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Image of Explorer 1 spacecraft.
NASA/JPL

Explorer

Explorer 1, launched on Jan. 31, 1958, was the first U.S. satellite to orbit the Earth. Its successful flight made the United States the second nation in space, following the Soviets who had launched Sputnik 1 just four months earlier.

Explorer 1 carried several scientific instruments which measured space temperature and the dangers of small meteorites. Its major accomplishment was the discovery of an area of radiation which surrounds the Earth.

Between 1958 and 1981 there were 56 more Explorer spacecrafts to reach space. Each was small, relatively inexpensive, and carried out a variety of scientfific missions.


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Sputnik

The Soviet Sputnik program consisted of four satellites, three of which reached Earth orbit. Sputnik 1, launched on Oct.4, 1957, became the first artificial satellite to successfully orbit the Earth. It...more

The Discovery of the Radiation Belts

In 1957, Russia launched Sputnik 1, the first spacecraft to ever be launched. Americans wanted to send up a satellite too. They sent up Explorer I. Even though this was America's first satellite, Explorer...more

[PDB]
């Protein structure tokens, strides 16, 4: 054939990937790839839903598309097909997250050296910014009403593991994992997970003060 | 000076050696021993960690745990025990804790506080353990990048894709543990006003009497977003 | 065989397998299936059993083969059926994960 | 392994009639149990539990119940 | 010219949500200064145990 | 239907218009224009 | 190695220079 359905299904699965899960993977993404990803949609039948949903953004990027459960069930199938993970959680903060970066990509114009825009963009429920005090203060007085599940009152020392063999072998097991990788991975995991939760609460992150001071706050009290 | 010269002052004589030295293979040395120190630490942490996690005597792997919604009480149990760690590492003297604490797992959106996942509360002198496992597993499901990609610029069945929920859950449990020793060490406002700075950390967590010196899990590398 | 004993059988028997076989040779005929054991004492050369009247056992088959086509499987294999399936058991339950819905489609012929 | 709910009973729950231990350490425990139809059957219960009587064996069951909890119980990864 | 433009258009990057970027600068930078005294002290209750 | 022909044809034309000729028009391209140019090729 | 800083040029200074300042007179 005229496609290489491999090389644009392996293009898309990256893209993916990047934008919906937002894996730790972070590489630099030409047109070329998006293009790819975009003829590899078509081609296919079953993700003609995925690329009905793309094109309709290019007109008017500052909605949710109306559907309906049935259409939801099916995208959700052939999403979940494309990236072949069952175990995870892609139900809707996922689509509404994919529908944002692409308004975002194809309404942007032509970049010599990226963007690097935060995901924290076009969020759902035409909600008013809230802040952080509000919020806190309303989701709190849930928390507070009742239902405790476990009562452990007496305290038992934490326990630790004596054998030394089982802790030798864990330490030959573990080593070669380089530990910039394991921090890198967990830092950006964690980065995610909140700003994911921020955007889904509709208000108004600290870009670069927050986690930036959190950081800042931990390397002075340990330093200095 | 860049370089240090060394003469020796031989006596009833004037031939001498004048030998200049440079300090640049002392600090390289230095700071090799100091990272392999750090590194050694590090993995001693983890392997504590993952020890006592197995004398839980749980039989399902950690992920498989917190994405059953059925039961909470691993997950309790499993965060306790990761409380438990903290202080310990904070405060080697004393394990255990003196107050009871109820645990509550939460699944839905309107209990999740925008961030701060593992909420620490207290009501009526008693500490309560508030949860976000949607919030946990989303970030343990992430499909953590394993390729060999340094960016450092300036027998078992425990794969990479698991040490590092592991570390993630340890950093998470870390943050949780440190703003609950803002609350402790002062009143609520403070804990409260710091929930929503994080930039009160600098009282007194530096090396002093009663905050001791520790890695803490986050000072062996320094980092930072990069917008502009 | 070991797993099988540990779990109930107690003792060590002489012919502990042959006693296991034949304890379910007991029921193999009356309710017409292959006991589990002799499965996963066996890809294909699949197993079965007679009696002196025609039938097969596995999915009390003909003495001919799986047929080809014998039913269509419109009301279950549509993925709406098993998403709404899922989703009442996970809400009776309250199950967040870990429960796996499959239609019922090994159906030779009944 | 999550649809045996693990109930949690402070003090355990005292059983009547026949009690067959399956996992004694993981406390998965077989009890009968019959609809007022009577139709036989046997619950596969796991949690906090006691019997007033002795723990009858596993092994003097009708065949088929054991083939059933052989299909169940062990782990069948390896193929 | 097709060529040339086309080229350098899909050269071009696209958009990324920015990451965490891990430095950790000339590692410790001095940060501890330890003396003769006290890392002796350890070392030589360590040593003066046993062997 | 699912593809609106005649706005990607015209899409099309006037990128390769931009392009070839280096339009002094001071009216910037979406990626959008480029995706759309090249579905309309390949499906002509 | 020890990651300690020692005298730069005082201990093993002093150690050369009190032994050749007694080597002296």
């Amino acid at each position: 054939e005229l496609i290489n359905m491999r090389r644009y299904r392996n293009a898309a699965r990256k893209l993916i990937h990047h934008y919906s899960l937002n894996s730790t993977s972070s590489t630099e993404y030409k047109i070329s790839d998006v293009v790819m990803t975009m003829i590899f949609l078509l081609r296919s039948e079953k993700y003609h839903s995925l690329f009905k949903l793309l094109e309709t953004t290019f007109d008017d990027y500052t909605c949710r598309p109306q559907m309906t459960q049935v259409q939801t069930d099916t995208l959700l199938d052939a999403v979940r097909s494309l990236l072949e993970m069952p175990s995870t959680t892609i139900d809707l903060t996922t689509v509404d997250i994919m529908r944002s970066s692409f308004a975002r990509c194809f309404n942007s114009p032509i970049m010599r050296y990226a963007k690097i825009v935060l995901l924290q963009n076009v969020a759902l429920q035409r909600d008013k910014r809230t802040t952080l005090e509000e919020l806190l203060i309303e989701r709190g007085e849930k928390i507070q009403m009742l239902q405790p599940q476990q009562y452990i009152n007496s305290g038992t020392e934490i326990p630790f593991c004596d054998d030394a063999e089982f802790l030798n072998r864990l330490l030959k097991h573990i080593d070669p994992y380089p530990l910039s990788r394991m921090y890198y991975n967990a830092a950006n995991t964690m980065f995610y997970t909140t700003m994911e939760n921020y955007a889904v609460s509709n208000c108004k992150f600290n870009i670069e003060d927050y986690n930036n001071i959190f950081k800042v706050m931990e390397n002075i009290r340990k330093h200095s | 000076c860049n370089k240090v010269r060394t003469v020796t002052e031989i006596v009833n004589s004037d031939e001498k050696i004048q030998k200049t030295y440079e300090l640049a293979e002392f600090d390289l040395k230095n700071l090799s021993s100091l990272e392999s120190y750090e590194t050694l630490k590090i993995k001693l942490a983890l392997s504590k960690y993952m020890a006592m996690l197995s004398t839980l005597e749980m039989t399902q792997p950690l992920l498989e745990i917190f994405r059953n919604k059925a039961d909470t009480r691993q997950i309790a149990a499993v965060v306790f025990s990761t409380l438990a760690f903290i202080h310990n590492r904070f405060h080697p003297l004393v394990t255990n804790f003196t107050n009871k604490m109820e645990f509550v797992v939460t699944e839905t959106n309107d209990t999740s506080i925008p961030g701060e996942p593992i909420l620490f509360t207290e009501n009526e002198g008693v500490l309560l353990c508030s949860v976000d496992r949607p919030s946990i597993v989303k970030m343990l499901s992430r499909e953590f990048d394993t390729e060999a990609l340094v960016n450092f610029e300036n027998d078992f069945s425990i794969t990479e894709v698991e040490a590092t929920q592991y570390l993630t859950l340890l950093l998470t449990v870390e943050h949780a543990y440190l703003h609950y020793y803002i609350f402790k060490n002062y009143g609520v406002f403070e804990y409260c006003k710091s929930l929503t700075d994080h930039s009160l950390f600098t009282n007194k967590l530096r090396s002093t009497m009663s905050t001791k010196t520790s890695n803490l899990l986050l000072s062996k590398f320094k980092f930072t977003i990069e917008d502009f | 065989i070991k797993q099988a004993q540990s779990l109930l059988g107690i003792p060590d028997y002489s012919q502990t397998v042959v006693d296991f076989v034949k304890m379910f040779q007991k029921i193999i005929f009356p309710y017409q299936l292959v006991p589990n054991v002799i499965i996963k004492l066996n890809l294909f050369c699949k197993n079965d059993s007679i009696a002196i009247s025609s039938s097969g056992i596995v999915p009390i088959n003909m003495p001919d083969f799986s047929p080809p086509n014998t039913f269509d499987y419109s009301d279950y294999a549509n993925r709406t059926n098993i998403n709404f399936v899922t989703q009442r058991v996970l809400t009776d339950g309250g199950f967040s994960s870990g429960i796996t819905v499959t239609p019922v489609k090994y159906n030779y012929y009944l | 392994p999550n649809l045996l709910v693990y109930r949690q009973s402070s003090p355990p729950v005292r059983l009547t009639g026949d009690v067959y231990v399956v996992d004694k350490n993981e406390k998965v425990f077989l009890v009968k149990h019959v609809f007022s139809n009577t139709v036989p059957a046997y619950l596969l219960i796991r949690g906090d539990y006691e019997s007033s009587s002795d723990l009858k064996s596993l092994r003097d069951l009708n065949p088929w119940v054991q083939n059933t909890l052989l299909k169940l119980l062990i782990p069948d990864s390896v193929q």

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Hubble Space Telescope

The Hubble Space Telescope (HST) is really neat! It was first launched in 1990, but scientists started building it in the 1970's! We have found all kinds of objects like stars, nebulae and galaxies. The...more

Apollo 11

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Apollo 12

Apollo 12 was launched on Nov. 14, 1969 and arrived at the Moon three days later. Astronauts Charles Conrad and Alan Bean descended to its surface, while Richard Gordon remained in lunar orbit aboard the...more

Apollo 15

Apollo 15 marked the start of a new series of missions from the Apollo space program, each capable of exploring more lunar terrain than ever before. Launched on July 26, 1971, Apollo 15 reached the Moon...more

Windows to the Universe, a project of the National Earth Science Teachers Association, is sponsored in part is sponsored in part through grants from federal agencies (NASA and NOAA), and partnerships with affiliated organizations, including the American Geophysical Union, the Howard Hughes Medical Institute, the Earth System Information Partnership, the American Meteorological Society, the National Center for Science Education, and TERC. The American Geophysical Union and the American Geosciences Institute are Windows to the Universe Founding Partners. NESTA welcomes new Institutional Affiliates in support of our ongoing programs, as well as collaborations on new projects. Contact NESTA for more information. NASA ESIP NCSE HHMI AGU AGI AMS NOAA